'I never wanted to make race an issue'

The  Staff Canteen

Following the death of George Floyd in the USA and the rise of the Black Lives Matter movement worldwide, two Michelin-starred chef Michael Caines MBE has spoken about his experience of overcoming prejudice to become one of the country's most talented and treasured chefs. 

In an op-ed for The Telegraph, he explains that being black and an award-winning chef aren't two things which often overlap, and his journey testifies of that.

Being one of the only black chefs in the world to make it onto the most widely recognised lists, he explained that he "never wanted to make race an issue."

"But I’ve broken down barriers: the first black chef at a three-Michelin-star restaurant; the first to work for Joël Robuchon; the first to receive two Michelin stars."


The chef, who earned two Michelin stars for his work at Lympstone Manor, a property built by slave traders, speaks of being bullied and chastised at school, and how he and other black and ethnic minority people have "to work twice as hard and be twice as nice," in order to succeed.

Having been both lucky and determined enough to secure a spot working for Raymond Blanc at Le Manoir, he recalls his stage at once three Michelin-starred chef Bernard Loiseau's restaurant in France.

There, he said: "I was the first English guy to work in his three-Michelin-star kitchen, and the first black person. When he first saw me he said 'Who’s that guy?'. When he found out I was the chef, he said: 'but he’s black.'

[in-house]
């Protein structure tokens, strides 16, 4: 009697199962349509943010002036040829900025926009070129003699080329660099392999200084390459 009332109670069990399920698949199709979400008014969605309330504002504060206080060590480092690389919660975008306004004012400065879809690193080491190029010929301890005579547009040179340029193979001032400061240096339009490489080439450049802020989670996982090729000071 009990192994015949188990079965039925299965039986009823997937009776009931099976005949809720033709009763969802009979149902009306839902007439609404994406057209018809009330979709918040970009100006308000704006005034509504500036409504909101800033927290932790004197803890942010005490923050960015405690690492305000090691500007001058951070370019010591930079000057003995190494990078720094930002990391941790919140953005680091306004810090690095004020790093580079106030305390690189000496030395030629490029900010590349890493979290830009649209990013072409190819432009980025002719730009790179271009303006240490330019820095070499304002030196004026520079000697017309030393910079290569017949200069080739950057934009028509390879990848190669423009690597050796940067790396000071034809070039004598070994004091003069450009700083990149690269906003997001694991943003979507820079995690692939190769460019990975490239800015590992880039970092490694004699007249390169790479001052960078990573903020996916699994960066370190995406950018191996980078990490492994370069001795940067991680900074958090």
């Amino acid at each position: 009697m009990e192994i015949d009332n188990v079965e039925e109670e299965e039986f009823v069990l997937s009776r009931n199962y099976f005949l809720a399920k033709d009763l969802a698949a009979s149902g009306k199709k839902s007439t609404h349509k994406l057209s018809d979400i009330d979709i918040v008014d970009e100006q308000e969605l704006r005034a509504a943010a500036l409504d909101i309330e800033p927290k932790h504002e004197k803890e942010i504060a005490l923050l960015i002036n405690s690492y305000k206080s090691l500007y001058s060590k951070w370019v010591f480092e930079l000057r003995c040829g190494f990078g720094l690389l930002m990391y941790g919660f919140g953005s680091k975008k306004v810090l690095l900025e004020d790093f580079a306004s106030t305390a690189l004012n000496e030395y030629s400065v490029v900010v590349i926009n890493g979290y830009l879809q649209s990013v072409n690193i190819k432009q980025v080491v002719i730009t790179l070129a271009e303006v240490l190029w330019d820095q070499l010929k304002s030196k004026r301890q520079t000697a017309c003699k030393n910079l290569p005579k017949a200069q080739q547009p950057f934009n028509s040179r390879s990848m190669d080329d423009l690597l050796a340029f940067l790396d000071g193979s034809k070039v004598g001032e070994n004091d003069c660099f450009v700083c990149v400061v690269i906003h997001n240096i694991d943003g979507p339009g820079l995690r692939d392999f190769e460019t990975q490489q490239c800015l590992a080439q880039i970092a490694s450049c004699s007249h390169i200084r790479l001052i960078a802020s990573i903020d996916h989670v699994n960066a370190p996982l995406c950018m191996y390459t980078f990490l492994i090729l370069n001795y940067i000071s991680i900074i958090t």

It's not all about Michelin

Despite having been awarded the highly-coveted accolades himself, the chef is dubious that society should continue to view "top cooking being defined just by a French guide" - Michelin.

"There are loads of brilliant restaurants out there owned by minorities: Indian, Chinese, Caribbean, African, Lebanese. The point is, we don’t celebrate it. Of course, I’m proud I’ve achieved two stars, but there’s plenty of diversity to showcase in cooking," he added.

Calling for the creation of awards like the MOBOs, which were created to promote black music, then largely absent from mainstream honours, he believes that diversity in food needs to be celebrated.

The chef has hope that "pioneers, with the bravery to open restaurants that can become destination experiences" - naming James Cochran's Restaurant 1251 and Ikoyi, headed by chef Jeremy Chan can bring ethnic cuisines to a much wider audience.

A better, more diverse future

Despite his own setbacks, the chef believes that it rests upon each of us to end racism once and for all. 

He said: "Nothing should hold back young chefs from applying to restaurants; I can assure you most restaurants are – or were until Covid-19 – crying out for people to apply. Anybody can get there with hard work and determination, but let’s make sure nobody is judged by their skin colour before they walk through the door. 

"I was given up at six weeks, lost an arm in a car accident at 25, but I’m still here fighting for what I believe in. Anyone should be able to live their dream, irrespective of colour. I’m descended from slaves, but I now I run the Michelin-starred Lympstone Manor in Devon, which was built from the profits of slavery. If Lympstone can be liberated from its past, so can society."

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The  Staff Canteen

The Staff Canteen

Editor 22nd June 2020

'I never wanted to make race an issue'